Wednesday, May 03, 2017

Turok, Son of Plants [Guest Post]

By GW Thomas

Looking at all the comic books that have used plant monsters, one title stands far above the others for monstrous plants. Now to be clear, I have dismissed series like Batman that feature villains like Poison Ivy on an irregular basis. What I am looking for is a comic series that featured different stories with different monsters, not recurring villains or heroes such as Swamp Thing or Man-Thing. The comic that used so many plant monsters was Western Publishing's Turok, Son of Stone. While anthologies like House of Mystery and Adventures into the Unknown had their share, it was Turok and his sidekick, Andar that met the most villainous plants.

And different plants too, not a recurring appearance of the same jungle vine or stalking tree. In the course of one hundred thirty-three issues, Turok saw five different plant encounters from issue #11 to 122. Over those twenty-one years, Turok and Andar encountered one plant fiend for every five years. That's pretty impressive when you consider how long most comics last.

The first green terror appeared in "The Valley of the Vines" (Turok, Son of Stones #11, March-May 1958). The duo are escaping a T-Rex and become trapped in a valley where the vines will allow you to come in but not go back out. The thorns are all on one side, keeping animals in, I presume as a food source.

Turok and Andar are enveloped by one of the pods of the plants after arriving in the valley. They are freed by cavemen who have been trapped in the valley for a long while. They befriend Ulf, but make a mortal enemy of his rival, Dal. The pods release their prey if struck at the base.

When the T-Rex that chased them into the valley becomes trapped as well, Turok sees his way out. Using fire arrows, Turok and Andar drive the gigantic dinosaur through the deadly thorns. The saurian dies at the end, making a bridge for Ulf and his tribesmen to climb out of the valley. They escape and Ulf's leadership is reaffirmed.

"The Deadly Jungle" (Turok, Son of Stone #26, December 1961-February 1962) has the two friends encounter predatory vines and pods they call "plant-traps". Turok claims, "I have never seen plants like these..." which of course we know is wrong. Only thirteen issues ago he had, but let's not quibble.

Turok learns there is a tribe of cavemen nearby who know of a seed that, when ground into a powder, will release the vines. They won't share the location of the seeds. Andar spies on them that night but is discovered. He ends up in the vine trap and Turok must go in search of the seeds. The cavemen know of two spots where the red flowers grow, but direct Turok to the more dangerous location. The flowers grow near a pterodactyl nest and Turok has to do some fancy shooting to escape. With the powder, he rescues Andar but also releases an allosaurus by accident. He tricks the dinosaur back into the vines.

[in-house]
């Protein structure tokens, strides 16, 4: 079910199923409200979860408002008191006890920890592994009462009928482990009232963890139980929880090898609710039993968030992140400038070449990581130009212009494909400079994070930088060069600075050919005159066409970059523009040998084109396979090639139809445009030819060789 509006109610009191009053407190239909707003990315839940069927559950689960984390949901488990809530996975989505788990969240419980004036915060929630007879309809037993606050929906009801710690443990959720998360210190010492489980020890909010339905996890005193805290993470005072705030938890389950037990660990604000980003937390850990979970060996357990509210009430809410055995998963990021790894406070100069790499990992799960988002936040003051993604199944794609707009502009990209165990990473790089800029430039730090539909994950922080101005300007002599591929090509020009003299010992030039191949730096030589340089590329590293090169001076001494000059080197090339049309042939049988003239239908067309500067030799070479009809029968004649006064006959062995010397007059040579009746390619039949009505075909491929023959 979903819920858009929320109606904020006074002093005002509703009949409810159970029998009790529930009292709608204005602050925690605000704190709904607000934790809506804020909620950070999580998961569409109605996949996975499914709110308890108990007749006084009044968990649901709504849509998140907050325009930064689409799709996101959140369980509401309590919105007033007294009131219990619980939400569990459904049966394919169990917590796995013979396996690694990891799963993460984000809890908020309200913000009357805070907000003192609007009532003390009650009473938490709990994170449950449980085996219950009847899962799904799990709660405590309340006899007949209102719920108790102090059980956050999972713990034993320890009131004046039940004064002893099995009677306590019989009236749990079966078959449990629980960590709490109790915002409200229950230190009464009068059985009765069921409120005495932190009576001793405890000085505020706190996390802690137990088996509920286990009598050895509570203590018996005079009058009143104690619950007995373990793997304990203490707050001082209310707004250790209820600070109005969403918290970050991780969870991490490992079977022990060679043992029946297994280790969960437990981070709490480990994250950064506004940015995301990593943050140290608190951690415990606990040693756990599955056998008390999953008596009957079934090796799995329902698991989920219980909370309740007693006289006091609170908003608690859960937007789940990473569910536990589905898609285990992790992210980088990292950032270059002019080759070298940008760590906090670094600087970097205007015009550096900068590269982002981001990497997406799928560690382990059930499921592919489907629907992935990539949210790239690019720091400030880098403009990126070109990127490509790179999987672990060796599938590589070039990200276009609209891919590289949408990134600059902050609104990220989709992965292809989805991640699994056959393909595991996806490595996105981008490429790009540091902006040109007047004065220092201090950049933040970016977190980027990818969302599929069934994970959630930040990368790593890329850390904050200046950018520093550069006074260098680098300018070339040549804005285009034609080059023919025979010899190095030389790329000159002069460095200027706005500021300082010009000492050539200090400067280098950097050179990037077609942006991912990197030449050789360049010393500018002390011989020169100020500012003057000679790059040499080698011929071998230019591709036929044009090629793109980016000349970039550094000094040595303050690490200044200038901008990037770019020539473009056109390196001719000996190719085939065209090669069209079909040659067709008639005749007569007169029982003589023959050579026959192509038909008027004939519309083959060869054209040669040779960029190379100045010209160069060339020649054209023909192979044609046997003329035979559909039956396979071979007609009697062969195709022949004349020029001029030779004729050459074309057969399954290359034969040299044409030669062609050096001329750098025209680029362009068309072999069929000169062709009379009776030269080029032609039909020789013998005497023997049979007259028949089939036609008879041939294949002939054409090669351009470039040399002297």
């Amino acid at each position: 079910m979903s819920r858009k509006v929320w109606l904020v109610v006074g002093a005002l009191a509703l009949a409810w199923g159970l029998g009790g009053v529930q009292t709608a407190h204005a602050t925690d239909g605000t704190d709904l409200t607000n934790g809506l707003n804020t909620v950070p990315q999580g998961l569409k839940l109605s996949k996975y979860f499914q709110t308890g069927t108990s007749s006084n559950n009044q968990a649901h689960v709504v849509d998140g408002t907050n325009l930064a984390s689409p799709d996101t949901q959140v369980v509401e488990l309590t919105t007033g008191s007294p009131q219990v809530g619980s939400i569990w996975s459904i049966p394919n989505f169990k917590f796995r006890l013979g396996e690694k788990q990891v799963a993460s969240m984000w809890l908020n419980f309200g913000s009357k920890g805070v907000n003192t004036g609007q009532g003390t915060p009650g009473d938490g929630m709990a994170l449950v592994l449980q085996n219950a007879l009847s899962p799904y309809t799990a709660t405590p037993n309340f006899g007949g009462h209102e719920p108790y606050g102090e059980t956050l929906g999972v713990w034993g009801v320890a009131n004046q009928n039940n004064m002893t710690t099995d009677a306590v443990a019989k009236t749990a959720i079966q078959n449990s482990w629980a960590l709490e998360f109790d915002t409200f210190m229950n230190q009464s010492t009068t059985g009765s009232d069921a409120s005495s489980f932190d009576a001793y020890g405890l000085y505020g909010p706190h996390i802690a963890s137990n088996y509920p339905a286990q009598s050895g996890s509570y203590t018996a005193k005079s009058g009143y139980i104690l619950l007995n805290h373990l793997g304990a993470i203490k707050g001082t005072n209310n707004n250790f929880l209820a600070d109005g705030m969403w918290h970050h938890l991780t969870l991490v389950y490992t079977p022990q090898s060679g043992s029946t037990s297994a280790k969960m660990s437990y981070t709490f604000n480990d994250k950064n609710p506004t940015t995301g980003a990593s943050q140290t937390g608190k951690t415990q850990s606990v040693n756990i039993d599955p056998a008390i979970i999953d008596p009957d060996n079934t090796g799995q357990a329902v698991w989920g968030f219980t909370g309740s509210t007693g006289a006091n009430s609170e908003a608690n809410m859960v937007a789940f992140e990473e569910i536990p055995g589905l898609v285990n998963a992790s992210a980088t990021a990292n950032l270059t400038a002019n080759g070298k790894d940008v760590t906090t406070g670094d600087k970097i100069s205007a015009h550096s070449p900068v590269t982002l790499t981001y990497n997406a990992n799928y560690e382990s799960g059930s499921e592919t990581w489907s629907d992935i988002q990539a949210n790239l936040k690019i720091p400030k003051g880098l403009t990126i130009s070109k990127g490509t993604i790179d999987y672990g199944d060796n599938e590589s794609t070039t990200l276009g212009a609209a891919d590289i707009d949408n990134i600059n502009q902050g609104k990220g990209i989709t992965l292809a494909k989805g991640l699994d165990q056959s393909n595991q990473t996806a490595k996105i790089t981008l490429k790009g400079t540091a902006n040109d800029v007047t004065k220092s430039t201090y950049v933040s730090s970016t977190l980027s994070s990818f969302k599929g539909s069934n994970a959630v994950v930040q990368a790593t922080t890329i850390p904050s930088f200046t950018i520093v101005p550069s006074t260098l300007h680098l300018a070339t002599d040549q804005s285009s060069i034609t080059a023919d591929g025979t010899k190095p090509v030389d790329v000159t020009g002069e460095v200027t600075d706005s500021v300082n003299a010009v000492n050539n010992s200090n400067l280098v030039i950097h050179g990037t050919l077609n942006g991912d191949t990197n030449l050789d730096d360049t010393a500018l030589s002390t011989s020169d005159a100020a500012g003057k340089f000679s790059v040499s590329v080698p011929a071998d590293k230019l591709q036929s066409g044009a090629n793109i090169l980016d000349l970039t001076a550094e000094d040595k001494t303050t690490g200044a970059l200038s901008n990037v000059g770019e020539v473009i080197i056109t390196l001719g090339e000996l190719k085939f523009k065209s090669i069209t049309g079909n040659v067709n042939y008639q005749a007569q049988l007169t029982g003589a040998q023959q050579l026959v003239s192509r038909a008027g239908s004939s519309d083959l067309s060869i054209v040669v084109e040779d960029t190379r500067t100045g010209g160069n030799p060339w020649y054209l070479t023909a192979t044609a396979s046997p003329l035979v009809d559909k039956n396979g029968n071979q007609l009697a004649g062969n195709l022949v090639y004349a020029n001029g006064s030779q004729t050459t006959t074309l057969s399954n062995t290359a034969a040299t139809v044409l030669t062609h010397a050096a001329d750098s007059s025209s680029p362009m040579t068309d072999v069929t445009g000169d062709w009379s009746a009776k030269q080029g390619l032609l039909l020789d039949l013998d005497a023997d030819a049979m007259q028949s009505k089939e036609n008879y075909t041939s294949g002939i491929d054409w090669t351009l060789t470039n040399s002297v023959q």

"The Land of the Plant People: The Deadly Maze" (Turok, Son of Stone #45, May 1965) really pulled out all the stops, featuring a half dozen different plant monsters. Turok and Andar discover a living wall of thorns in a canyon. Beyond the wall is a race of men who call themselves the Plant People. This is a good name for they have plants for many uses besides the thorn wall, which can be activated to open and close. They also have plants that act as alarms, seed pods which capture people, others that contain sleeping gas, thorn spikes that thrust upward and kill dinosaurs for food.

The best thing the Plant People have is a gauntlet known as the Maze. Anyone who can make it through is declared innocent of a crime. Turok and Andar are accused of killing a man they found dying. In the Maze there are the usual strangling vines, as well as giant Venus flytraps, acid sprayers, cacti that shoot spines, "Moon Plants" that cast a radiance and make it easier for the sentries to see you. Turok saves them both by setting one type of plant against another. He uses fire to drive off certain plants. The duo make it out of the Maze, but the Plant People won't let them go. Turok uses his new knowledge to set the plants against his captors.

Turok took a decade long break before encountering another plant monster. After "The Deadly Maze" what was there left to do? Turok and Andar's return to the deadly jungle proves disappointing to say the least. "Where Honkers Fear to Go" (Turok, Son of Stone #98, August 1975) has Turok and Andar chased into a grove by a herd of stampeding triceratops. They encounter creeping vines, biting pods, even vines in the river, and spend the entire story fleeing from them. That's about it. No real plot, just plants and they get away. It's a greatest hits from "The Deadly Maze" without much plot. Not surprising, the second story in the issue got the cover.

The final plant tale is a sad good-bye. "The Vines of Death" (Turok, Son of Stone #122, July 1979) proves even less interesting. Aggressive cavemen stop following the duo, saying, "They'll die when the rains come." Killer vines shoot up after a rainstorm and try to grab the hunters. Turok uses fire to hold them off until the vines wither in the heat. (Turok learned this and many other tricks back in The Maze but seems to have forgotten after fourteen years.) Again nothing new, no real plot. Somebody phoned this one in, remembering the good old days of 1965.

GW Thomas has appeared in over 400 different books, magazines and ezines including The Writer, Writer's Digest, Black October Magazine and Contact. His website is gwthomas.org. He is editor of Dark Worlds magazine.
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